1. Have a plan – Ok, so your lead singer likes his flannel and your drummer hates his shirt – that’s all fine and good, but one of the things we’ve heard over and over is about the “look” of the band as a group. Not to say you have to dress alike, certainly not, but it’s nice to be in the same state and look somewhat cohesive.
  1. Acknowledge the other artists playing – Thankfully, this seems like the majority of artists do innately, but it’s always nice to acknowledge your fellow show mates even if you’ve never met them or heard their songs before. Plus, you never know who could be a good gig swap.
  1. Don’t drink – This may seem blatantly obvious, but you wouldn’t believe how often it’s, shall we say, overlooked. It doesn’t look good, not before your set, not after, etc. etc.
  1. Have a blast – Make it the funnest show you’ve ever played – let your originality and creative genius come through, relax and play your heart out. ‘Cause, after all, that’s what they’re there to see.

Alexia Erlichman is a co-founder of MusicGorilla.com a marketplace for musicians and their work, which offers opportunities for placement in film, tv and more, puts on label showcases for labels like Columbia Records. Their next showcase takes place 7/15 in NYC.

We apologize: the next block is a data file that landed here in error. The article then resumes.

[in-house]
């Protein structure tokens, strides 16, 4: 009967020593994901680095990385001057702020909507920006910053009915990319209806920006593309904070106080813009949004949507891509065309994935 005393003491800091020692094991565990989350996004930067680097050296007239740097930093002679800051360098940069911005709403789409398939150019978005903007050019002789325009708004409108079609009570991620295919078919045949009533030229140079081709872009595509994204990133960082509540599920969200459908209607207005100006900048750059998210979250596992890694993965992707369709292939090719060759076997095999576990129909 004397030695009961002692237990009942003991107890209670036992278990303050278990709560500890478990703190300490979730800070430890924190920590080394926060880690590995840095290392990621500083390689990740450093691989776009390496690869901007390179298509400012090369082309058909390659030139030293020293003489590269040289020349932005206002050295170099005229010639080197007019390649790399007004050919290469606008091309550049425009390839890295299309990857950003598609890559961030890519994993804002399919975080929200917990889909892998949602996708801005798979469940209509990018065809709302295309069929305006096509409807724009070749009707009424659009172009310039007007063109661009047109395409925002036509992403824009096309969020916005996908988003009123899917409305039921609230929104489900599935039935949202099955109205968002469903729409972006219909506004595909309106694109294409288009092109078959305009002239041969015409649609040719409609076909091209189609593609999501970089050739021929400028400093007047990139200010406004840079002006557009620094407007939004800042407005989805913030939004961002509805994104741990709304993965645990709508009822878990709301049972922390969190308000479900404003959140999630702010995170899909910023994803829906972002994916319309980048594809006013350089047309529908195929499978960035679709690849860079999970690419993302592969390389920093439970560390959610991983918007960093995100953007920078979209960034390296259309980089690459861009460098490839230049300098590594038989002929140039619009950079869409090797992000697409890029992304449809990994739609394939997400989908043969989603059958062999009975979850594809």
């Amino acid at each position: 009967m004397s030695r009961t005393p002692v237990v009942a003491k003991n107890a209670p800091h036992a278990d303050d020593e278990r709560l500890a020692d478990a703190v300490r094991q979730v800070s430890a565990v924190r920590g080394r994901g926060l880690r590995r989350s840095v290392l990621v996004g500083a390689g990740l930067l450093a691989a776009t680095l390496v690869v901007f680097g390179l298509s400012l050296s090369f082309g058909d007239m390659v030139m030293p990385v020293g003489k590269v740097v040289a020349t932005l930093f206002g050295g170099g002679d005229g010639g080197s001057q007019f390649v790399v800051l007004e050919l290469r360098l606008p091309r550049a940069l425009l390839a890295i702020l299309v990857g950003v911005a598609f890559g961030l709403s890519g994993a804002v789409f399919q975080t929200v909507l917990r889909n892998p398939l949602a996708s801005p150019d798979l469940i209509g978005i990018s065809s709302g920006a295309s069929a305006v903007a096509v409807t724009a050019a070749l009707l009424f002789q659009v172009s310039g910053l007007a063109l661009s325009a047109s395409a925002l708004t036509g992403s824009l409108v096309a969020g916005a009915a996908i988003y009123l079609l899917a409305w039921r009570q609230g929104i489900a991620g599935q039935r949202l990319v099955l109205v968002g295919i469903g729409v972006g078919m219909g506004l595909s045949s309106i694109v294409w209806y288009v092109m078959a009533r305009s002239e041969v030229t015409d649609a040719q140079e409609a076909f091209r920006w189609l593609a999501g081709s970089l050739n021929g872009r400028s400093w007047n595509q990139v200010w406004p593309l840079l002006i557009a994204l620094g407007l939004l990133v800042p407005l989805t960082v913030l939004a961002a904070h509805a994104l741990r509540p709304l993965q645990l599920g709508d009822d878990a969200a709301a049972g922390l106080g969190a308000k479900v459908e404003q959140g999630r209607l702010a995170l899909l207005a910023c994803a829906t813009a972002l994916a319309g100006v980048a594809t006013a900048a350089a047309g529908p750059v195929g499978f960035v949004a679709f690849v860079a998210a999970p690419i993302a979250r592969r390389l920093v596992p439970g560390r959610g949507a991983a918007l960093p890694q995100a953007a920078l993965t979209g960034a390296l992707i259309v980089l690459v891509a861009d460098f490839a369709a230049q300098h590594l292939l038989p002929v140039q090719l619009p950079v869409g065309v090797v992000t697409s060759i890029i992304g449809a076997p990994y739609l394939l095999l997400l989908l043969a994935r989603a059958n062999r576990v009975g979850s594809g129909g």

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My partner, Irene Namkung, and I, established our agency and management service through showcasing beginning in the mid 1970’s. We represented people that few presenters had heard of, like Elizabeth Cotten, Mike Seeger, Bill Monroe, Memphis Slim, Obo Addy, and Queen Ida. We not only had to sell the artists, we had to sell the idea that roots artists belonged in fine arts venues. If your performance has any roots or ethnic aspect you should approach these presenters through their professional meetings run by the Western Arts Alliance (WAA), the Association of Performing Arts Presenters (APAP), etc. And, of course the college activities market represented by NACA.

Tip 7 above is very important. Often showcases are poorly attended, and this can be demoralizing, so bring a crowd of fans if you can. But keep in mind that the people you are showcasing to are professionals. They can often tell if a group will work for them by seeing only a few seconds of performance. So they might take a peek into your showcase room, make a judgement, and move on to the other groups they need to see. So try to keep your spirits up in the face of this reality. You may be getting more gigs than you think.

In the fine arts and college markets, the showcases are often limited and juried. We pioneered in producing our own showcases, at nearby clubs or by renting ballrooms in the conference hotels. This paid off big for us. We collaborated with other agents to mitigate the costs and create lively events.

Tip 11 might be, “Don’t give up.” We met resistance our first two years from people who felt that our artists were not appropriate for fine arts venues. We also received a lot of encouragement from people who recognized the value of our artists. From being outsiders in 1976, we went to insiders 17 years later when Irene became president of the WAA board.

Good luck!

PS: We are 95% retired, and are no longer taking new clients.